Here are some more of fall dos and don'ts, plus tips to help your garden get a jump-start on spring.
 Autumn is the only time to move clematis or honeysuckle vine to prevent shock to growth: both vines begin extending leaves and shoots while frost is still in the spring ground. If the vines are large, cut them back by half, and they'll leap forward next spring.
 Use generous amounts of anti-transpirant sprays (available at garden centres) on needle evergreens and broadleaf evergreens, such as euonymus, Japanese pieris and rhododendrons. The waxy coating helps to preserve tissue moisture and prevent winter windburn and sunscald. And lavish it on your Christmas tree to help keep it fresh through the holidays.
 Root vegetables such as carrots and parsnips are sweeter after hard frost and can be harvested all winter. Remove top foliage from the plants and cover them with a 15-centimetre-thick mulch of leaves or straw (available from garden centres) spread to similar thickness. Throw an old piece of carpeting on top and let it snow. Lift the coverings to dig out veggies as needed.
 Tender hybrid teas, floribunda and grandiflora roses need hilling up about 25 centimetres above their crowns with fresh soil or triple mix. A simple trick that reaps armloads of rose blooms is to tie the flexible new canes of climbing roses in a horizontal arc along fences or trellises. This will trigger the breaking and blooming of many more buds next summer.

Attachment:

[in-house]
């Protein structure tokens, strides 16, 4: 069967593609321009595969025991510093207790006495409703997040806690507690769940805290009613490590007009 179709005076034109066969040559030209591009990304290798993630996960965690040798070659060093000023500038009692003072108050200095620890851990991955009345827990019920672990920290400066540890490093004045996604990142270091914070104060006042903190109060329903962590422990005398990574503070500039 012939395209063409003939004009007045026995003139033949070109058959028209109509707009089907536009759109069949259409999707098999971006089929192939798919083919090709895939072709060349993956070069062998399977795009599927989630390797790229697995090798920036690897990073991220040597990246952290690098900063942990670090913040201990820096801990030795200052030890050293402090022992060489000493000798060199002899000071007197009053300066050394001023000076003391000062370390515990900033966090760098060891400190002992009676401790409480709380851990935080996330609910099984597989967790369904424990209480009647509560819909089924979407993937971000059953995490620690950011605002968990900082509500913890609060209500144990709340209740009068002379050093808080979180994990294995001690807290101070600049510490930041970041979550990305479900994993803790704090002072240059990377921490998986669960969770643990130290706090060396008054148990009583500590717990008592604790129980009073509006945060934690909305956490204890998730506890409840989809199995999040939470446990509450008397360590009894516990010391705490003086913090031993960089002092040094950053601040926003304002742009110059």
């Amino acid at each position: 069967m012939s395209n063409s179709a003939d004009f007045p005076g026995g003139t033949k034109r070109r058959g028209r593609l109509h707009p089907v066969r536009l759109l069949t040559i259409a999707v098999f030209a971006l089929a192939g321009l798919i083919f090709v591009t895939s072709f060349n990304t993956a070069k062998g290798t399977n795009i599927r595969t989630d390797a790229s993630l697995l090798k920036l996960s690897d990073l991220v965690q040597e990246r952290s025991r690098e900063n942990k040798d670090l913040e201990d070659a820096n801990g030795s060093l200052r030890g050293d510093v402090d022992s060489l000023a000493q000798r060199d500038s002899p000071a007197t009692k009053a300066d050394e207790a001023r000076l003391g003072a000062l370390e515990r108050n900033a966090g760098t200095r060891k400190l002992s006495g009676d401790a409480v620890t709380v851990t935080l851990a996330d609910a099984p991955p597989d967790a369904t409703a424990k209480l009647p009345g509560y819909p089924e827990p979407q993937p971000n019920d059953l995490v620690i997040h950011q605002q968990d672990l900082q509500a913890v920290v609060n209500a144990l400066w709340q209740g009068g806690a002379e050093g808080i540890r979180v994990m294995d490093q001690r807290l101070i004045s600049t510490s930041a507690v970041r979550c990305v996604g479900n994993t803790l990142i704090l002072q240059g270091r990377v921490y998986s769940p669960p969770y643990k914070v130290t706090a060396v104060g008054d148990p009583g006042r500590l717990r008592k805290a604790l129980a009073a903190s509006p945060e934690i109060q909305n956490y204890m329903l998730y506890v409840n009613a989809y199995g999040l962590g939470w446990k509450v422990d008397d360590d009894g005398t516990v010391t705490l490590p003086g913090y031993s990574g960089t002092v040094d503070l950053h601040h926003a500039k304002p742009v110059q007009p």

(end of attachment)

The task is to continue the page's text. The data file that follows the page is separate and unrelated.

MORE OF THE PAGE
As for garden hygiene, pick up or rake diseased leaves from under roses (blackspot) and crabapples (scab) and dispose of them in the garbage, not the compost pile. Left on the soil all winter, they'll reinoculate the plants with disease spores the following spring.
 Squirrels “read” the disturbed soil and marks you leave when planting their favourite tulips and crocuses. Outwit them by concentrating spring bulb plantings in large groups and disguising your marks by flooding the soil surface with water. Then cover them with five centimetres of leaves topped with some shrubby branches.
 Remove the debris of summer annuals, then be honest with yourself: will you really go out in early spring to remove remaining perennials? Clean up as much as possible now, leaving strategic clumps for attractive winter display and food for birds. Sedums, hostas, astilbes and ornamental grasses are beautiful in snow.
 Unless you really are Snow White, try not to create a garden of little winter dwarfs all wrapped up in burlap coats. Tightly wrapped burlap does plants more harm than good by potentially holding ice against their tissues. To protect them from wind or household dryer vent emissions, set up stake-and-burlap barriers, fastened with diaper pins, to break air currents.